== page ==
What's in a Surname? Bush's Run Adds to Debate on Hispanics, GOP
Many Republican officials have pointed to George P. Bush, the odds-on favorite in the 2014 land commissioner's race, as an example that Hispanic candidates are able to win statewide GOP primaries. But several political observers do not see a trend starting.
Fighting the perception that Hispanic candidates struggle to win statewide Republican primaries, many party officials have pointed to the 2014 land commissioner’s race, which features George P. Bush, the odds-on favorite, whose mother was born in Mexico.
But many political observers in Texas say that Bush, the grandson of former President George H.W. Bush and son of former Florida Gov. Jeb Bush, should not be seen as the start of a trend. After all, Bush has a famous — and non-Hispanic — name. Candidates with Hispanic surnames are still expected to face challenges in Republican primaries in Texas.
Bush, the founder of a Fort Worth-based investment firm and a co-founder of the Hispanic Republicans of Texas political action committee, is running against David Watts, an East Texas businessman, in the 2014 Republican primary. The winner will face John Cook, a Democrat and a former mayor of El Paso, and Steven Childs, a Libertarian.
Bush declined to be interviewed for this article, but a spokesman, Kasey Pipes, said Bush was proud of his Hispanic heritage and believed “his conservative values are a natural fit for Hispanic voters in Texas.”
While Bush is seen as the favorite in his race, Mike Baselice, a longtime pollster for Republicans in Texas, said that Bush would probably poll 5 to 10 points lower than his opponent if he had a Hispanic surname and one that was not as politically prominent. Baselice said his research showed that candidates with non-Hispanic surnames generally received more votes in Republican primaries.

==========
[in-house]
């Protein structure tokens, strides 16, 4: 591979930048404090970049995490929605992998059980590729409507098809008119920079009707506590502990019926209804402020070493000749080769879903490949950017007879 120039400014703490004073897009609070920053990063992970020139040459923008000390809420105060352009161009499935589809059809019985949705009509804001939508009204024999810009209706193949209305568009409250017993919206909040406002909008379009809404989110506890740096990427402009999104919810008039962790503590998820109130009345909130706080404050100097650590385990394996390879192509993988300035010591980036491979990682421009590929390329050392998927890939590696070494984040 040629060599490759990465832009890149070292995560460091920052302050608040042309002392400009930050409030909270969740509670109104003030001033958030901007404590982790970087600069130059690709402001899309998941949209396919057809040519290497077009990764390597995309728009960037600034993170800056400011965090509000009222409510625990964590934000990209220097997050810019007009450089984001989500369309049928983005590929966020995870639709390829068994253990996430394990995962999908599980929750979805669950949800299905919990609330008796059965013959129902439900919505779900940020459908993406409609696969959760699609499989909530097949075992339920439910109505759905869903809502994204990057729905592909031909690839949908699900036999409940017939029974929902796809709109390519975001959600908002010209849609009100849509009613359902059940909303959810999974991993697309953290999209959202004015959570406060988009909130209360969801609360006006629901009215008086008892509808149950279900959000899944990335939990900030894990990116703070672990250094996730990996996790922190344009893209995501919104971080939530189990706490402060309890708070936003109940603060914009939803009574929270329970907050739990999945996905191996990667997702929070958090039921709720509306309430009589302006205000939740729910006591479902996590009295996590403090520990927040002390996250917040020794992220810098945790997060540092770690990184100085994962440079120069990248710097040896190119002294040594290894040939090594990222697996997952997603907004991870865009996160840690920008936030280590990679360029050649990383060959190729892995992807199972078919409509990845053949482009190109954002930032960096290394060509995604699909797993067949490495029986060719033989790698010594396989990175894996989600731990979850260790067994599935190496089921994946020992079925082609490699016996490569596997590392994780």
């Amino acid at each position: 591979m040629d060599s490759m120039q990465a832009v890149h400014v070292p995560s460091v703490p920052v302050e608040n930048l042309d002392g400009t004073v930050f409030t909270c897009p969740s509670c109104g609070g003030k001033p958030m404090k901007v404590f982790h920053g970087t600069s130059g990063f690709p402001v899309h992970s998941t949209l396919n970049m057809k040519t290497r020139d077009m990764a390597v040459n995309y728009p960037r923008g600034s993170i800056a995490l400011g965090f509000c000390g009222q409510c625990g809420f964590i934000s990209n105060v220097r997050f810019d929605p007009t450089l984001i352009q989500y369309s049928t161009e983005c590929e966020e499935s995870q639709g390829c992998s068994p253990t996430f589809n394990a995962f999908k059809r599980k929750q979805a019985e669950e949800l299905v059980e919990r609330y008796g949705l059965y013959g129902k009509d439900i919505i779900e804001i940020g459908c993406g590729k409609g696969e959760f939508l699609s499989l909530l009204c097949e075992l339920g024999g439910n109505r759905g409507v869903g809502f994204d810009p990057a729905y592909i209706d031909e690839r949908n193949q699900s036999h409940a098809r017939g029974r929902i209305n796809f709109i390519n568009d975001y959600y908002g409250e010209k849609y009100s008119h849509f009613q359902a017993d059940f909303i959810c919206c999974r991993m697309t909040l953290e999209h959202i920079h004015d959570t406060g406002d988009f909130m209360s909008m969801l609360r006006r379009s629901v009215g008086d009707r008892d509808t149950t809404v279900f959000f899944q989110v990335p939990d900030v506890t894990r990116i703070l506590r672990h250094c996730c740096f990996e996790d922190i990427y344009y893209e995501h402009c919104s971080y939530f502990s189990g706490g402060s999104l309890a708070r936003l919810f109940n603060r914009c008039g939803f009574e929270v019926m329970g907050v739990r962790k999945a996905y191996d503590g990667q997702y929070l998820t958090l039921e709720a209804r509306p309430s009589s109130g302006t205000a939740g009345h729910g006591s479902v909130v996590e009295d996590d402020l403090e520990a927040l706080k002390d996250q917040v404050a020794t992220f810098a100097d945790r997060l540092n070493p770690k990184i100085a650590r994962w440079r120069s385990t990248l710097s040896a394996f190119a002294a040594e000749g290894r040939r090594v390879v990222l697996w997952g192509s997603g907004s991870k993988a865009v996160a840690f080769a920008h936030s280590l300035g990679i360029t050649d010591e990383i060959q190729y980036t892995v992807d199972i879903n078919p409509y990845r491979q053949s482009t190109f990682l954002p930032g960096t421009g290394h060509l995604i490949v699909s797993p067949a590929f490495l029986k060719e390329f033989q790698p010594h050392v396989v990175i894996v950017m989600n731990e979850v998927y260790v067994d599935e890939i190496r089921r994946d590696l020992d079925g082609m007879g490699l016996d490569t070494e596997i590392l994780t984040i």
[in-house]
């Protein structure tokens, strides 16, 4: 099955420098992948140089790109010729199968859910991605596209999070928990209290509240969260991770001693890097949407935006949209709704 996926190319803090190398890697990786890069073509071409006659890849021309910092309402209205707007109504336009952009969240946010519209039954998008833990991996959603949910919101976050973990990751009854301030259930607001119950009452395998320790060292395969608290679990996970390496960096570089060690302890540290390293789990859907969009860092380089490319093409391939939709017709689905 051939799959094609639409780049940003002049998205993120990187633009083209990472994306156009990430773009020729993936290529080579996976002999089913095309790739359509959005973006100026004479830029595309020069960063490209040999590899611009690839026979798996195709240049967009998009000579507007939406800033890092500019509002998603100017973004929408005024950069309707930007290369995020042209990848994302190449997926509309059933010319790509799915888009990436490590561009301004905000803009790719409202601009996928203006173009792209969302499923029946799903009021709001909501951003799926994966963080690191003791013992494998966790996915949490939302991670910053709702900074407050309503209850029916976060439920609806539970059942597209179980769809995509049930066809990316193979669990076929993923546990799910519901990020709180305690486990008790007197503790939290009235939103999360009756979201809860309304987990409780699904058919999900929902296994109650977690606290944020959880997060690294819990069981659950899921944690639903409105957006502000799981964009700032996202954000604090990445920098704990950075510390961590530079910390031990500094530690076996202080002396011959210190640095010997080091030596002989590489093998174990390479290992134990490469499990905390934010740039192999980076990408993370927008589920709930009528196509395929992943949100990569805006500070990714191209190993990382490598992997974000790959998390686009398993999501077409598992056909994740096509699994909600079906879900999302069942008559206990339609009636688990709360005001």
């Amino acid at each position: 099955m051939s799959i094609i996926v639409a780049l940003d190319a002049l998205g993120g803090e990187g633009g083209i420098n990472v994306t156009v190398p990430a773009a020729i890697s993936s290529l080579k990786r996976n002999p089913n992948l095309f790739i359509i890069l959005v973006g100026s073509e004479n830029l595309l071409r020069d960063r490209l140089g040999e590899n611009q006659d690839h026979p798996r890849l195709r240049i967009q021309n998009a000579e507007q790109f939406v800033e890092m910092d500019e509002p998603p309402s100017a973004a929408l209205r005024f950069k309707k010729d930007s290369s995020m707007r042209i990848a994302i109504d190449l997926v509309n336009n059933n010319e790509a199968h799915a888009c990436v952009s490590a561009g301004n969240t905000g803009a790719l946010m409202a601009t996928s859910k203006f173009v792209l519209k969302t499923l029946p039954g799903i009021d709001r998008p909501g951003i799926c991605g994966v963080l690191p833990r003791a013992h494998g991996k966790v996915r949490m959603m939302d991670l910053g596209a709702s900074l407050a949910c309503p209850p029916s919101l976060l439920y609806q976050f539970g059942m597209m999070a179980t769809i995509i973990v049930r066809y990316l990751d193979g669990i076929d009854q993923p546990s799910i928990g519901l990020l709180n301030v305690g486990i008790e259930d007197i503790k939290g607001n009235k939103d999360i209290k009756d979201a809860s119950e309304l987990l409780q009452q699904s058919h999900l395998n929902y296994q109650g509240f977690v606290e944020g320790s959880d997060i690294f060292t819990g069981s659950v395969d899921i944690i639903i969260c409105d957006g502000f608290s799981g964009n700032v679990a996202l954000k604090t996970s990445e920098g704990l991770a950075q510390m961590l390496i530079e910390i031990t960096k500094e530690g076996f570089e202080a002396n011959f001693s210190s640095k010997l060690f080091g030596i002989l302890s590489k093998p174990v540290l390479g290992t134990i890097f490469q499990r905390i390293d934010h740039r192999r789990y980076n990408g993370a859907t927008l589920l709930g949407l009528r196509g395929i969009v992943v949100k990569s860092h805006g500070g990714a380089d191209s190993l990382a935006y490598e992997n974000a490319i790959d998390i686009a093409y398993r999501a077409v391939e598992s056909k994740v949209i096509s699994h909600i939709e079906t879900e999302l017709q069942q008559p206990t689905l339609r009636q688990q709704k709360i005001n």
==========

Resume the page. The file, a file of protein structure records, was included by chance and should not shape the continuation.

That is especially the case, Baselice added, in races farther down the ballot, with candidates who are relatively unknown.
“If they’re not well known, it’s the propensity for voters in the Republican Party primary, by a few points, to select the other guy or the non-Hispanic name,” Baselice said. “Once you become known, it’s a whole different game than when you're starting out."
Steve Munisteri, the chairman of the Republican Party of Texas, dismissed the idea that Hispanic candidates were handicapped in the primaries by their surnames, citing Ted Cruz’s victory in the 2012 race for the U.S. Senate and recent legislative wins by other Hispanic Republicans.
In fact, Munisteri said, Hispanic candidates could “have a slight advantage, given the party’s awareness of the need to attract Hispanics.”
Baselice, who was Lt. Gov. David Dewhurst’s pollster in his unsuccessful race against Cruz, said that Cruz’s low name identification among primary voters during the campaign was a reason he finished second in the primary. Once the race went to a runoff, Baselice said, Cruz was able to win because he could raise more money and get his message out.
Munisteri, who has worked to increase the party's outreach to Hispanics, said a victory by Bush would fit within the party’s “Hispanic-inclusive framework.”